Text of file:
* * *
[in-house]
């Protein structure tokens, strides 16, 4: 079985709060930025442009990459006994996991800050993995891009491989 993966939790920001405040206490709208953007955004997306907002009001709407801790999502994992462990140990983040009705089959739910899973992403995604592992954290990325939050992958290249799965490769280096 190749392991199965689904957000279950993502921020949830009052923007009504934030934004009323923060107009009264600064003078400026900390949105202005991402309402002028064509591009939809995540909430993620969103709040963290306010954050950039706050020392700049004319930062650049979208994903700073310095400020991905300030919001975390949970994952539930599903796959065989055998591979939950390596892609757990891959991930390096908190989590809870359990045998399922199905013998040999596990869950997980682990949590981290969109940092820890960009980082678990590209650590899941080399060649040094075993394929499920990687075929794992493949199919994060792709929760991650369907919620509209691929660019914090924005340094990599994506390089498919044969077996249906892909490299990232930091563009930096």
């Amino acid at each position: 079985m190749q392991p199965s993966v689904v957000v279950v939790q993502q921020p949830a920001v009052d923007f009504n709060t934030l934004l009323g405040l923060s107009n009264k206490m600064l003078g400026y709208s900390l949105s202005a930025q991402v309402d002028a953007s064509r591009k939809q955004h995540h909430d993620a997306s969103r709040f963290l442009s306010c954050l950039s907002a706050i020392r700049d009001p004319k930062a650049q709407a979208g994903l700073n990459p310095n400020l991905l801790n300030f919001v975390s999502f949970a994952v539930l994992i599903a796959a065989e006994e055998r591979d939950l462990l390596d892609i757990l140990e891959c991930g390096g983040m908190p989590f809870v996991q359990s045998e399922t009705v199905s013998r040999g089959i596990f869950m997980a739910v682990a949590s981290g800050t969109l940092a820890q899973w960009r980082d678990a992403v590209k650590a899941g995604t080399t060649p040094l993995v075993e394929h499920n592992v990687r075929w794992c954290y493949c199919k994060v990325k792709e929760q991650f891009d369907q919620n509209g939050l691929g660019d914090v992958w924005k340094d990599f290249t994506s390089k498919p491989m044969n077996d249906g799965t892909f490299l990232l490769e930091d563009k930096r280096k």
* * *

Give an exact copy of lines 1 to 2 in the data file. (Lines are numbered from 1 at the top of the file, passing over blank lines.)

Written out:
[in-house]
């Protein structure tokens, strides 16, 4: 079985709060930025442009990459006994996991800050993995891009491989 993966939790920001405040206490709208953007955004997306907002009001709407801790999502994992462990140990983040009705089959739910899973992403995604592992954290990325939050992958290249799965490769280096 190749392991199965689904957000279950993502921020949830009052923007009504934030934004009323923060107009009264600064003078400026900390949105202005991402309402002028064509591009939809995540909430993620969103709040963290306010954050950039706050020392700049004319930062650049979208994903700073310095400020991905300030919001975390949970994952539930599903796959065989055998591979939950390596892609757990891959991930390096908190989590809870359990045998399922199905013998040999596990869950997980682990949590981290969109940092820890960009980082678990590209650590899941080399060649040094075993394929499920990687075929794992493949199919994060792709929760991650369907919620509209691929660019914090924005340094990599994506390089498919044969077996249906892909490299990232930091563009930096």